A $113.2 million economic impact was generated in the Baton Rouge area by the 151-day U.S. Bowling Congress’ 2012 Open Championship Tournament that concluded last month, a study shows.
Of that amount, Baton Rouge-based SCI Research concluded that the 70,200 bowlers and their guests were responsible for $64.7 million in direct spending during the tournament.
The SCI study was commissioned by Visit Baton Rouge, the city’s convention and visitors bureau, and is slated to be reviewed at the organization’s regular monthly meeting on Thursday.
Mayor-President Kip Holden and Visit Baton Rouge President and CEO Paul Arrigo said in a news release that they are already in discussions with USBC officials about returning the men’s national tournament to Baton Rouge for a third time and also bringing the national women’s bowling tournament here. The SCI study was based on 1,056 interviews conducted with bowlers who participated in this year’s tournament.
In all, 58,704 USBC bowlers and 11,496 guests from around the country visited Baton Rouge for the national bowling tournament, which began Feb. 11 and ended July 10.
To help cover the expenses of bringing the 2012 tournament to Baton Rouge, USBC received $1.1 million in seed money from a partnership that included the city-parish, three neighboring visitor bureaus, two local casinos and the Baton Rouge chapter of the Louisiana Restaurant Association. The city-parish’s investment was $695,000, which was made over a five-year period.
The USBC previously held its tournament in Baton Rouge in 2005.
In its report, SCI Research noted that the $1.1 million investment provided by the local bowling partnership for this year’s tournament resulted in a 100-to-1 return.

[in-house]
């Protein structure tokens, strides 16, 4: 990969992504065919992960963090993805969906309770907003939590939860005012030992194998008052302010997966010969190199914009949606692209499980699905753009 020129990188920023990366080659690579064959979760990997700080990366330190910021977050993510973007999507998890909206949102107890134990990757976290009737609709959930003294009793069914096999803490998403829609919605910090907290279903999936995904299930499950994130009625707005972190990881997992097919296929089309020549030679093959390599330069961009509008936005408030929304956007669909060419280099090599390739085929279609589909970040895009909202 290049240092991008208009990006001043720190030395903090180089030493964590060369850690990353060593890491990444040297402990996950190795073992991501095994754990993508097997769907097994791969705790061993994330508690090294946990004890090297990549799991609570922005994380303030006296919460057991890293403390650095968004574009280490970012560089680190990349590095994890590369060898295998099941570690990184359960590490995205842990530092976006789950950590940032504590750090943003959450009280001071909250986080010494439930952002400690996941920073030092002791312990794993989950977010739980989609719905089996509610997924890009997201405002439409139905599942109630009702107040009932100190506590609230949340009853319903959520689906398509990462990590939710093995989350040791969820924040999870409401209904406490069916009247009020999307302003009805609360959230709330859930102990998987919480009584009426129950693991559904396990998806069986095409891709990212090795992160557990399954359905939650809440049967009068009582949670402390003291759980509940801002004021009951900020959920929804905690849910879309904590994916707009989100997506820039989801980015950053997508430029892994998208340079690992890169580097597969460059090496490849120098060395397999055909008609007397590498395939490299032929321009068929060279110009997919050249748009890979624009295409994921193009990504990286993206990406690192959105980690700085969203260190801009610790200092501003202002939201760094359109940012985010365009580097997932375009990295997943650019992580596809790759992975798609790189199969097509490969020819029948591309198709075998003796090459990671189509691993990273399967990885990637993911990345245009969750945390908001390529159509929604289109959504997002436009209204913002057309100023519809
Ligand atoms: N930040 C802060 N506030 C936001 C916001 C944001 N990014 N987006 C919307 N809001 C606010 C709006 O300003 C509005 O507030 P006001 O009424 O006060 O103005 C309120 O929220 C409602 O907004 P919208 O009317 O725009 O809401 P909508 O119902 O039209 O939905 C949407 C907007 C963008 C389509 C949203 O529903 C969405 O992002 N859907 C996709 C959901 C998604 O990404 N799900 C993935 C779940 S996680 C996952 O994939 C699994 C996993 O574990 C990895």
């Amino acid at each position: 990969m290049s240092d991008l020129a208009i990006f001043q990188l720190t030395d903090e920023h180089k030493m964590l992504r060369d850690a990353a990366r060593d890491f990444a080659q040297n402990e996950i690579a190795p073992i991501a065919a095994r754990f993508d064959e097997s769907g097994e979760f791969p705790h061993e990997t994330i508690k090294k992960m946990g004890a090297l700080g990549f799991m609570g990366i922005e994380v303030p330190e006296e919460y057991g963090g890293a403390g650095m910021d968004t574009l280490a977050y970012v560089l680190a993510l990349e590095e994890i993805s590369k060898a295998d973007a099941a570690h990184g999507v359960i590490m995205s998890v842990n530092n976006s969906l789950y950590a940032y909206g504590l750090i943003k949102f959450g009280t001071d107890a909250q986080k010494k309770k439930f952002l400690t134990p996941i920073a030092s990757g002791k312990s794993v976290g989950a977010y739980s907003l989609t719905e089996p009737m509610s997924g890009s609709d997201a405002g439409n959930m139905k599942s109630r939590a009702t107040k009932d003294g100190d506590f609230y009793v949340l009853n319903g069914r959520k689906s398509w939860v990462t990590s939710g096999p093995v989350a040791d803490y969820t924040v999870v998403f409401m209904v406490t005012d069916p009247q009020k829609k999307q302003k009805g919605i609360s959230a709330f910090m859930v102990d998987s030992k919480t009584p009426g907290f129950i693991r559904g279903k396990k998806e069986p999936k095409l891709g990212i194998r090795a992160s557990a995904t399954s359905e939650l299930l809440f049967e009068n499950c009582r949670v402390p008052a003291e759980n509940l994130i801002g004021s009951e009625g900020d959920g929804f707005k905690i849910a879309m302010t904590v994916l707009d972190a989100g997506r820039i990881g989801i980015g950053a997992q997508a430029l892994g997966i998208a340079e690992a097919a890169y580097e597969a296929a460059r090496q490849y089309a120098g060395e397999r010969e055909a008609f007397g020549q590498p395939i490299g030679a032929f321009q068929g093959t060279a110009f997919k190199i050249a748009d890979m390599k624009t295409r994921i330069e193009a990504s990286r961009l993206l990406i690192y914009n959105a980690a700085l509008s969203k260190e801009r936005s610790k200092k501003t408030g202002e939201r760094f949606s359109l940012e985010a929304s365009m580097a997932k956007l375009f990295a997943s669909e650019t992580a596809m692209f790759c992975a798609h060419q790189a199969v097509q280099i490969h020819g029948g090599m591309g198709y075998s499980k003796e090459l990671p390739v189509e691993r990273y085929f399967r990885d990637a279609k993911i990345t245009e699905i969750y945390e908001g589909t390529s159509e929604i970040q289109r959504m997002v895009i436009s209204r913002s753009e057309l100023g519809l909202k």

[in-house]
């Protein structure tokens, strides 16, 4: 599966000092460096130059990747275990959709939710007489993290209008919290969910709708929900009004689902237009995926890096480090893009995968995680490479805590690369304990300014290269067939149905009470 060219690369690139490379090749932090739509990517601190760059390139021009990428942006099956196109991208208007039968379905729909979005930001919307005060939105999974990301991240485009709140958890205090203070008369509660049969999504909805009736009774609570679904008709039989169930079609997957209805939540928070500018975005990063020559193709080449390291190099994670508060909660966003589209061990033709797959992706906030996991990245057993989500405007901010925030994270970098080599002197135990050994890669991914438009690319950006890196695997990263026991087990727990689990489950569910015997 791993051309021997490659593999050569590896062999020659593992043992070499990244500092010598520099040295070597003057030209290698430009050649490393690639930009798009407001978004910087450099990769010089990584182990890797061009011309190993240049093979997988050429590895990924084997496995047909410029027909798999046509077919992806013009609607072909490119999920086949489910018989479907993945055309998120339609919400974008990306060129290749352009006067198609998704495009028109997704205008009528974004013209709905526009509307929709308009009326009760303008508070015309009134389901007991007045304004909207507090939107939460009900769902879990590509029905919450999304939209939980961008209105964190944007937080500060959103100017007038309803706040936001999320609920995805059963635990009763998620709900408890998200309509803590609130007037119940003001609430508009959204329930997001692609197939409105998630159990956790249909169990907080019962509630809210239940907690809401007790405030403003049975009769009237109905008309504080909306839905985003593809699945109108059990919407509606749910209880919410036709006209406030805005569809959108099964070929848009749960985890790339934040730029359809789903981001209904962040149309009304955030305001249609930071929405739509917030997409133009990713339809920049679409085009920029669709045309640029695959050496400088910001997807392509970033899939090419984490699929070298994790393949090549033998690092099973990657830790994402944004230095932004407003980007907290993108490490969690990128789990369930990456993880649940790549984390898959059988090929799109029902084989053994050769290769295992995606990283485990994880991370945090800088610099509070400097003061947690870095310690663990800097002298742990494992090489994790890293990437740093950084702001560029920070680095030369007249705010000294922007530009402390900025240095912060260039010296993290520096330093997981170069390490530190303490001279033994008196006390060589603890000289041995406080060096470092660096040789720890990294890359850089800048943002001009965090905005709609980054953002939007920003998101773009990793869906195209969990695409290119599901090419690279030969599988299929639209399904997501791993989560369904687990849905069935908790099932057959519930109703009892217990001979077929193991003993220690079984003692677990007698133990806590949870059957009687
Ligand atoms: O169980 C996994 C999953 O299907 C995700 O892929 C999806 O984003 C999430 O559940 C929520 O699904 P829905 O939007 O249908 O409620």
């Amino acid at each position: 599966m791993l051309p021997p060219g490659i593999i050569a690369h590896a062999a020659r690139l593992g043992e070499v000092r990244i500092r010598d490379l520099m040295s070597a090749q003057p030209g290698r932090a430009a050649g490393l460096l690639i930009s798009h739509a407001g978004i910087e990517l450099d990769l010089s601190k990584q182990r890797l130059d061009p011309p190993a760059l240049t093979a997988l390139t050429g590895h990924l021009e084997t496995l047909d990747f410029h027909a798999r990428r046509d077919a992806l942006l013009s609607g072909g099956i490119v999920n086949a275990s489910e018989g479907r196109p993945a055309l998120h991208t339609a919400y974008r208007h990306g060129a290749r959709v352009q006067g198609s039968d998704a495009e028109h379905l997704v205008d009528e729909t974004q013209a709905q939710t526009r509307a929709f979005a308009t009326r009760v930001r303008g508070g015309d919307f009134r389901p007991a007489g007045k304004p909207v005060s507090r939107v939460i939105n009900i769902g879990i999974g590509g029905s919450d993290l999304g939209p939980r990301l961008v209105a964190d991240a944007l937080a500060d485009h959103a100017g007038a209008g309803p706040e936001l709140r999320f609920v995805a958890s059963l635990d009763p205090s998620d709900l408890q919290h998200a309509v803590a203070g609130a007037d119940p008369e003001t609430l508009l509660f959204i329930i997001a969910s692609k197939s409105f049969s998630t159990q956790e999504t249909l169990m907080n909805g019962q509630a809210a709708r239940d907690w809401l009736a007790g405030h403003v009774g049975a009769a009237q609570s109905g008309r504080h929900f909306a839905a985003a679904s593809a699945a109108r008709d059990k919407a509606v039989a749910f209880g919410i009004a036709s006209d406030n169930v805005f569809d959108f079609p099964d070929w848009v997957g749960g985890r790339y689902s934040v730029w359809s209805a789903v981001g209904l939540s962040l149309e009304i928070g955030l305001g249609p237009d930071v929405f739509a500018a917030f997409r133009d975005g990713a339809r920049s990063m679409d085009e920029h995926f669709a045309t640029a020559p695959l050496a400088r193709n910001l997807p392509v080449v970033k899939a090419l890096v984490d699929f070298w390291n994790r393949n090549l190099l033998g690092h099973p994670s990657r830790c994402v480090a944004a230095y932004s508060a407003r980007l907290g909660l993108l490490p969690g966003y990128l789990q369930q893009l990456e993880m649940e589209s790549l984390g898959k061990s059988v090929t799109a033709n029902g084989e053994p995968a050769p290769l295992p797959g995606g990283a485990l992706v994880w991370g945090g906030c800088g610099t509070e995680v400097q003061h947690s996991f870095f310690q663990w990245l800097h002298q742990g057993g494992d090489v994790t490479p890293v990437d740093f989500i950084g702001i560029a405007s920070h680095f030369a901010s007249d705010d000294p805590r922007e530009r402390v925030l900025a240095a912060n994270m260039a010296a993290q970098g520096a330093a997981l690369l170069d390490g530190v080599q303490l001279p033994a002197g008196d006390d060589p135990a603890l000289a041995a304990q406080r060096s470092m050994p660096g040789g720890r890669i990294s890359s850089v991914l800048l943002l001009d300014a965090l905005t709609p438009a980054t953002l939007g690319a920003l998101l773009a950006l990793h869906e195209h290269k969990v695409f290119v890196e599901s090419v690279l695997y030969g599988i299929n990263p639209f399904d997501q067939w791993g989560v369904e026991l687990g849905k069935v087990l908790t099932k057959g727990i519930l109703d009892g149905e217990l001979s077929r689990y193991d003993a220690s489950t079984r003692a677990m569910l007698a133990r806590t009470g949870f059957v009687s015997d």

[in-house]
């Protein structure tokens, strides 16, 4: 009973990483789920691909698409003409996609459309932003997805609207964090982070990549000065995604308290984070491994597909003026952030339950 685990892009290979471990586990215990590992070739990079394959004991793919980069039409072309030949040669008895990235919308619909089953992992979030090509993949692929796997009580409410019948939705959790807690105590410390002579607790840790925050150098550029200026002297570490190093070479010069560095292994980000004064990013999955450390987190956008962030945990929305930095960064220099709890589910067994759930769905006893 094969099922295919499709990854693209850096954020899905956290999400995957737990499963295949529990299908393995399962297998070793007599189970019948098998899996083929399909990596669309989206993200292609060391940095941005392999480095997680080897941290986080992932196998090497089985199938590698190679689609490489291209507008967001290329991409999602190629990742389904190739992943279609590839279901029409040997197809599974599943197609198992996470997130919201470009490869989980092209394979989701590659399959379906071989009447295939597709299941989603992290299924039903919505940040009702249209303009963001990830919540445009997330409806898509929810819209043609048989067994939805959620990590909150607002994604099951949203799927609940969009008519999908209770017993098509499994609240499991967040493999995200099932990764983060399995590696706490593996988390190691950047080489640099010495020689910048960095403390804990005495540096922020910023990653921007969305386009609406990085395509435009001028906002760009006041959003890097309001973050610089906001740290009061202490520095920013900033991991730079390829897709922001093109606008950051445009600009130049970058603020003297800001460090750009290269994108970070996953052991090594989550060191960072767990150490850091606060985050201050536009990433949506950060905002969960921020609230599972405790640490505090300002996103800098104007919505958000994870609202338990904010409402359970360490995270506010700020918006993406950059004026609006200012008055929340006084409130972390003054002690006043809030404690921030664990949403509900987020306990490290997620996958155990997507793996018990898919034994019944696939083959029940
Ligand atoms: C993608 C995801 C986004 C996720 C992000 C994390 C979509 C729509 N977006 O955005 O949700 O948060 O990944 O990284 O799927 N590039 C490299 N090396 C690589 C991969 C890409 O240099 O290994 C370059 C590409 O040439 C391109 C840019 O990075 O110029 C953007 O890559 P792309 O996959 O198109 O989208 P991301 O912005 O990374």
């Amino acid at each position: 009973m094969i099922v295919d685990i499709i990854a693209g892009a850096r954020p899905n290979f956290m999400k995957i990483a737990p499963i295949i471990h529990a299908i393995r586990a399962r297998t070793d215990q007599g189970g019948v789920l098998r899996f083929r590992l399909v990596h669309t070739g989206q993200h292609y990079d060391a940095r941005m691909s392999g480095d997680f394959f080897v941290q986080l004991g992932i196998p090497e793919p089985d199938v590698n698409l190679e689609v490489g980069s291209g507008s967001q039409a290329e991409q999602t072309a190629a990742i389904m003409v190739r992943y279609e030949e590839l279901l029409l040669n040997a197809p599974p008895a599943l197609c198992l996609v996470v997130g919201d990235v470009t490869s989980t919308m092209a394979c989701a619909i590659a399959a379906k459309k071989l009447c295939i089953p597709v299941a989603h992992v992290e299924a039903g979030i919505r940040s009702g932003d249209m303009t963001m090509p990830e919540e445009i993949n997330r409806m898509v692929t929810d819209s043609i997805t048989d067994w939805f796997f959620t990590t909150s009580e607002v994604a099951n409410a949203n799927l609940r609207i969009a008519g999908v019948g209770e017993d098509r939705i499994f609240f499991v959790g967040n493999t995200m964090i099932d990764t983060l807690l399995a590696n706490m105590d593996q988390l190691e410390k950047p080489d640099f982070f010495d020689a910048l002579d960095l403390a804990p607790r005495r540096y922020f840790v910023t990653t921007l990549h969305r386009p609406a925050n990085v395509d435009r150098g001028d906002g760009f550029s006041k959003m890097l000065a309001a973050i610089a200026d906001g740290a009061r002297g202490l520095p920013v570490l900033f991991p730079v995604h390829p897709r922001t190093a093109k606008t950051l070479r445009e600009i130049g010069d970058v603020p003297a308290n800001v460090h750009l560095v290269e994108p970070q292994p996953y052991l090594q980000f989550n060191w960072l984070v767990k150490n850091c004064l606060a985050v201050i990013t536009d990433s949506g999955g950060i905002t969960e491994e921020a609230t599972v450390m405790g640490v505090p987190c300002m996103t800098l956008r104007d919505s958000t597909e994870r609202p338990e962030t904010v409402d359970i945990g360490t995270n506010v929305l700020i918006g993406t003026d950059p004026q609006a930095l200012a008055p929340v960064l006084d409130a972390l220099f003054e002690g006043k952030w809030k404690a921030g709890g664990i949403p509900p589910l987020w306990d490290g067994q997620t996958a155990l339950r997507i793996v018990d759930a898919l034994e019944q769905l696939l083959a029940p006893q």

“To get this type of return on our investment in today’s economy is phenomenal,” Holden said in a news release. “The bowling tournament made a tremendous impact on our restaurants, hotels and retail businesses, and we look forward to hosting other national events like this in the future.”
SCI Research’s breakdown of the economic impact of the tournament included $27.4 million to the food service industry; $35.6 million to the hotel/motel industry; $15.9 million to the retail industry; $14.9 million to the transportation industry; $12.1 million to the entertainment industry; and $6.7 million to the gambling industry.
The impact was reflected in newspaper comments from business people interviewed the day the tournament ended.
“It’s been extremely beneficial, revenue-wise, for the hotels,” Gary Jupiter, manager of Springhill Suites Baton Rouge North and president of the Baton Rouge Lodging Association, said last month. “Speaking of my hotel and speaking with other general managers, we couldn’t be more pleased with the outcome.”
Jupiter and others said guests weren’t just staying in hotels and eating in restaurants while they were bowling, but also visiting plantation homes with families and hitting local golf courses.
In all, SCI estimates that the 2012 USBC Tournament generated $3.49 million in sales taxes, including $1.15 million in Baton Rouge general sales and use taxes.
Arrigo had noted last month that retail spending based on city-parish sales tax collection figures were up 8 percent in February, 7 percent March and 9 percent in April from year-ago statistics and that tax collections from hotels were up 16 percent in February, 35 percent in March, 32 percent in April and 30 percent in May.
“Beyond the tremendous economic impact that the USBC Open Championships brought to the Baton Rouge area, we recognize over 70,000 ambassadors for the city that thoroughly enjoyed Baton Rouge,” Arrigo said in a statement Wednesday.
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